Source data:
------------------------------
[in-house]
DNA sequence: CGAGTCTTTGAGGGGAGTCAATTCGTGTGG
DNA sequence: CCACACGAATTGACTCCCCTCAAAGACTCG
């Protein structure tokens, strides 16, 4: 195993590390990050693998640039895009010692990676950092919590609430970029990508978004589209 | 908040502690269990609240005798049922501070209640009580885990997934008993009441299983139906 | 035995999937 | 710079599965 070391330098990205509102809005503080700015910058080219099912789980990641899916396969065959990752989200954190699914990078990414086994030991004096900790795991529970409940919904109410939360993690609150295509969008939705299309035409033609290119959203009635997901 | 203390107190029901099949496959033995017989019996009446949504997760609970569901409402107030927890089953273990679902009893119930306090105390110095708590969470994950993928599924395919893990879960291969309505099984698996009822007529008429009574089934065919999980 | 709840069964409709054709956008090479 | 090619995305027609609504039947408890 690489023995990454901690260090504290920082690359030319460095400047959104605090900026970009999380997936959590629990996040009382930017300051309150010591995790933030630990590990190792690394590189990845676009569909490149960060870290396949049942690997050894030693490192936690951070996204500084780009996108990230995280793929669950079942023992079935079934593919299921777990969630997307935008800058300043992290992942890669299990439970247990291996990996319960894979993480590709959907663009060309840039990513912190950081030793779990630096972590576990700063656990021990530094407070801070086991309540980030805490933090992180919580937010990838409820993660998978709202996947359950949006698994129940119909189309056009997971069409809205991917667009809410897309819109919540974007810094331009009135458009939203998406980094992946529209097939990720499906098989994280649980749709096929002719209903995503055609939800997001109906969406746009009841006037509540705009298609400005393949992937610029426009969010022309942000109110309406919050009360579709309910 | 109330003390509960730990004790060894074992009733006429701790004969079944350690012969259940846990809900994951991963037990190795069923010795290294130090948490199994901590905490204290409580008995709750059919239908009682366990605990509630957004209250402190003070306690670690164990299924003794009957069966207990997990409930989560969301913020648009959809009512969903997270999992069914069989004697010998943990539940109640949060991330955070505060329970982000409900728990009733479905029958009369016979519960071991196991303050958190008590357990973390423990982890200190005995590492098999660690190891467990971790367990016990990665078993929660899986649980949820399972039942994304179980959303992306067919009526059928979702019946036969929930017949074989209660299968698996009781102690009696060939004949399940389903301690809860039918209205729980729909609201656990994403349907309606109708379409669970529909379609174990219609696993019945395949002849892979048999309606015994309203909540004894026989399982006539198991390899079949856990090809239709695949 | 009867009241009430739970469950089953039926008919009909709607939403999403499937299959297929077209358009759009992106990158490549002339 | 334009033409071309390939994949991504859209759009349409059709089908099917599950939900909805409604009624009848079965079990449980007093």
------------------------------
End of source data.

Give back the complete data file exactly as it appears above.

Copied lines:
[in-house]
DNA sequence: CGAGTCTTTGAGGGGAGTCAATTCGTGTGG
DNA sequence: CCACACGAATTGACTCCCCTCAAAGACTCG
């Protein structure tokens, strides 16, 4: 195993590390990050693998640039895009010692990676950092919590609430970029990508978004589209 | 908040502690269990609240005798049922501070209640009580885990997934008993009441299983139906 | 035995999937 | 710079599965 070391330098990205509102809005503080700015910058080219099912789980990641899916396969065959990752989200954190699914990078990414086994030991004096900790795991529970409940919904109410939360993690609150295509969008939705299309035409033609290119959203009635997901 | 203390107190029901099949496959033995017989019996009446949504997760609970569901409402107030927890089953273990679902009893119930306090105390110095708590969470994950993928599924395919893990879960291969309505099984698996009822007529008429009574089934065919999980 | 709840069964409709054709956008090479 | 090619995305027609609504039947408890 690489023995990454901690260090504290920082690359030319460095400047959104605090900026970009999380997936959590629990996040009382930017300051309150010591995790933030630990590990190792690394590189990845676009569909490149960060870290396949049942690997050894030693490192936690951070996204500084780009996108990230995280793929669950079942023992079935079934593919299921777990969630997307935008800058300043992290992942890669299990439970247990291996990996319960894979993480590709959907663009060309840039990513912190950081030793779990630096972590576990700063656990021990530094407070801070086991309540980030805490933090992180919580937010990838409820993660998978709202996947359950949006698994129940119909189309056009997971069409809205991917667009809410897309819109919540974007810094331009009135458009939203998406980094992946529209097939990720499906098989994280649980749709096929002719209903995503055609939800997001109906969406746009009841006037509540705009298609400005393949992937610029426009969010022309942000109110309406919050009360579709309910 | 109330003390509960730990004790060894074992009733006429701790004969079944350690012969259940846990809900994951991963037990190795069923010795290294130090948490199994901590905490204290409580008995709750059919239908009682366990605990509630957004209250402190003070306690670690164990299924003794009957069966207990997990409930989560969301913020648009959809009512969903997270999992069914069989004697010998943990539940109640949060991330955070505060329970982000409900728990009733479905029958009369016979519960071991196991303050958190008590357990973390423990982890200190005995590492098999660690190891467990971790367990016990990665078993929660899986649980949820399972039942994304179980959303992306067919009526059928979702019946036969929930017949074989209660299968698996009781102690009696060939004949399940389903301690809860039918209205729980729909609201656990994403349907309606109708379409669970529909379609174990219609696993019945395949002849892979048999309606015994309203909540004894026989399982006539198991390899079949856990090809239709695949 | 009867009241009430739970469950089953039926008919009909709607939403999403499937299959297929077209358009759009992106990158490549002339 | 334009033409071309390939994949991504859209759009349409059709089908099917599950939900909805409604009624009848079965079990449980007093």